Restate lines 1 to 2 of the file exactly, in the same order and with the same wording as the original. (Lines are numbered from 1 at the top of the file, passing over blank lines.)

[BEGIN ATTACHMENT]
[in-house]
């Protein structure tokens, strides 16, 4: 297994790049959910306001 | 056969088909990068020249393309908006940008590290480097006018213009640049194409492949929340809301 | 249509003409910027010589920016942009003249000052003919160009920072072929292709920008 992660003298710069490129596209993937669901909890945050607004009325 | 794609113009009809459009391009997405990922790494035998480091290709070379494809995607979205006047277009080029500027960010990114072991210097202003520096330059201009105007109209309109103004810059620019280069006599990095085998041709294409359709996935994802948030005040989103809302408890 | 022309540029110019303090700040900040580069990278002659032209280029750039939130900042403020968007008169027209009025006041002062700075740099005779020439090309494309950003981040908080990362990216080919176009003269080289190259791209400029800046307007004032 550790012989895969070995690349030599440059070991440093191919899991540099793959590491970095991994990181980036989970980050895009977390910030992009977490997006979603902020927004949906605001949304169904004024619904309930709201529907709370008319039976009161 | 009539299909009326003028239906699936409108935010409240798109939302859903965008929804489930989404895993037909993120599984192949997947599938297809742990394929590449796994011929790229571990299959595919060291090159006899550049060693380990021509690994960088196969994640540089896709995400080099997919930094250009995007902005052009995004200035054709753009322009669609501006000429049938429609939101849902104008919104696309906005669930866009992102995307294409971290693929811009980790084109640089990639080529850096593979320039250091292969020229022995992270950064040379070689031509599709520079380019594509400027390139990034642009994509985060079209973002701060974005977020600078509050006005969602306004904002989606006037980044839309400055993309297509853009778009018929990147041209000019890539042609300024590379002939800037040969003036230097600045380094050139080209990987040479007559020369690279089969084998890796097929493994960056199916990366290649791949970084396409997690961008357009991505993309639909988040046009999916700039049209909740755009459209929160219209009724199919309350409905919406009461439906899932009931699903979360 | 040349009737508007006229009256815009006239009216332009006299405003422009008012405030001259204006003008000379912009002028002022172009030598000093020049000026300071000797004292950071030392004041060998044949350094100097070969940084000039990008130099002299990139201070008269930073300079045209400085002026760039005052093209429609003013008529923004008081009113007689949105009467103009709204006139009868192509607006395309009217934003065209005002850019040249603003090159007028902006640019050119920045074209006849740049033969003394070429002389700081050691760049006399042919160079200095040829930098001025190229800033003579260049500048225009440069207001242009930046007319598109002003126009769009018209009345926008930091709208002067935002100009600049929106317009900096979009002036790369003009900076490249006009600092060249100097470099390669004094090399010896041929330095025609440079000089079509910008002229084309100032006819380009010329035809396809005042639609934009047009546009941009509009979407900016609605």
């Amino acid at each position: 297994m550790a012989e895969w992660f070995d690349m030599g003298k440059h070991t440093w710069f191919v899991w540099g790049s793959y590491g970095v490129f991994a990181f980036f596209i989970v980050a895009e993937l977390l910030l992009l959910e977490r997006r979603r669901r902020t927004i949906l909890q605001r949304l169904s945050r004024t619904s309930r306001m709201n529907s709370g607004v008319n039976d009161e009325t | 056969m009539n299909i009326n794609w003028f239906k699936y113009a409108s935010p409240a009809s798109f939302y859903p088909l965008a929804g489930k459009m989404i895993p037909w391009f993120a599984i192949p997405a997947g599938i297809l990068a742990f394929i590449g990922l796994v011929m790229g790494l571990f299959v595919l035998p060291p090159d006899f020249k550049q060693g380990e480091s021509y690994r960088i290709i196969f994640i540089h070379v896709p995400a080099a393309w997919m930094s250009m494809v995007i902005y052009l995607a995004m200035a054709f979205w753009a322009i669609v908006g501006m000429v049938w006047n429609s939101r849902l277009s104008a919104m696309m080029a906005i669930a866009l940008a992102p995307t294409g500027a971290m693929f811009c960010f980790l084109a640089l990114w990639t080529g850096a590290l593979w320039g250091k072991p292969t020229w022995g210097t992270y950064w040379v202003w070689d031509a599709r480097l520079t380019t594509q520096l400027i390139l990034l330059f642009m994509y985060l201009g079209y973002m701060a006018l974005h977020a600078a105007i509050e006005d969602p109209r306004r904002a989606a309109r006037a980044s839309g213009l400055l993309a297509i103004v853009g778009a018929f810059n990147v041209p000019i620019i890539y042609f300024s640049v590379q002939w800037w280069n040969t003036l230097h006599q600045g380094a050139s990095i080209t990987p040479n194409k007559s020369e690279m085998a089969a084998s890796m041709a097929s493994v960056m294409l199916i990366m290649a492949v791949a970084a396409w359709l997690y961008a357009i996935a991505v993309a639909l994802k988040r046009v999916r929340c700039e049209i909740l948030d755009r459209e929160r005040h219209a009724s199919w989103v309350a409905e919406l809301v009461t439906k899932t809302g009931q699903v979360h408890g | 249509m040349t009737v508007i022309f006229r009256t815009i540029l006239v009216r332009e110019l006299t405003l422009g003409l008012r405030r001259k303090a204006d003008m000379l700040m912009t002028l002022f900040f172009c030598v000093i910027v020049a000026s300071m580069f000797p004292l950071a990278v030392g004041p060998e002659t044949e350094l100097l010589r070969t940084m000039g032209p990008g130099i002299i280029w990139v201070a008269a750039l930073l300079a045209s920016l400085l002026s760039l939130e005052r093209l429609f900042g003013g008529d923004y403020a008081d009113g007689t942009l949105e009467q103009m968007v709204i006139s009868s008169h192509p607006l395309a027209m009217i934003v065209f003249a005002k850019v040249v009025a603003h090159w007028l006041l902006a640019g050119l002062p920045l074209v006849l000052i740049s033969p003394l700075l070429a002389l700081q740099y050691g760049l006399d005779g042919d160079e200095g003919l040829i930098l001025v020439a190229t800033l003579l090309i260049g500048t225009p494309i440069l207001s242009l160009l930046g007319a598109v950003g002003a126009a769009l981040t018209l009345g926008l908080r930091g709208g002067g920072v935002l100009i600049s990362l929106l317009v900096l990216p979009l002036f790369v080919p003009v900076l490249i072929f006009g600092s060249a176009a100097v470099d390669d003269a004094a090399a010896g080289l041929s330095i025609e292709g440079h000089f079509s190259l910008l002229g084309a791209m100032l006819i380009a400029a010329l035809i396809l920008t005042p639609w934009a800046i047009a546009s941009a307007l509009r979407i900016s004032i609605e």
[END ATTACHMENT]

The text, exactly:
[in-house]
């Protein structure tokens, strides 16, 4: 297994790049959910306001 | 056969088909990068020249393309908006940008590290480097006018213009640049194409492949929340809301 | 249509003409910027010589920016942009003249000052003919160009920072072929292709920008 992660003298710069490129596209993937669901909890945050607004009325 | 794609113009009809459009391009997405990922790494035998480091290709070379494809995607979205006047277009080029500027960010990114072991210097202003520096330059201009105007109209309109103004810059620019280069006599990095085998041709294409359709996935994802948030005040989103809302408890 | 022309540029110019303090700040900040580069990278002659032209280029750039939130900042403020968007008169027209009025006041002062700075740099005779020439090309494309950003981040908080990362990216080919176009003269080289190259791209400029800046307007004032 550790012989895969070995690349030599440059070991440093191919899991540099793959590491970095991994990181980036989970980050895009977390910030992009977490997006979603902020927004949906605001949304169904004024619904309930709201529907709370008319039976009161 | 009539299909009326003028239906699936409108935010409240798109939302859903965008929804489930989404895993037909993120599984192949997947599938297809742990394929590449796994011929790229571990299959595919060291090159006899550049060693380990021509690994960088196969994640540089896709995400080099997919930094250009995007902005052009995004200035054709753009322009669609501006000429049938429609939101849902104008919104696309906005669930866009992102995307294409971290693929811009980790084109640089990639080529850096593979320039250091292969020229022995992270950064040379070689031509599709520079380019594509400027390139990034642009994509985060079209973002701060974005977020600078509050006005969602306004904002989606006037980044839309400055993309297509853009778009018929990147041209000019890539042609300024590379002939800037040969003036230097600045380094050139080209990987040479007559020369690279089969084998890796097929493994960056199916990366290649791949970084396409997690961008357009991505993309639909988040046009999916700039049209909740755009459209929160219209009724199919309350409905919406009461439906899932009931699903979360 | 040349009737508007006229009256815009006239009216332009006299405003422009008012405030001259204006003008000379912009002028002022172009030598000093020049000026300071000797004292950071030392004041060998044949350094100097070969940084000039990008130099002299990139201070008269930073300079045209400085002026760039005052093209429609003013008529923004008081009113007689949105009467103009709204006139009868192509607006395309009217934003065209005002850019040249603003090159007028902006640019050119920045074209006849740049033969003394070429002389700081050691760049006399042919160079200095040829930098001025190229800033003579260049500048225009440069207001242009930046007319598109002003126009769009018209009345926008930091709208002067935002100009600049929106317009900096979009002036790369003009900076490249006009600092060249100097470099390669004094090399010896041929330095025609440079000089079509910008002229084309100032006819380009010329035809396809005042639609934009047009546009941009509009979407900016609605």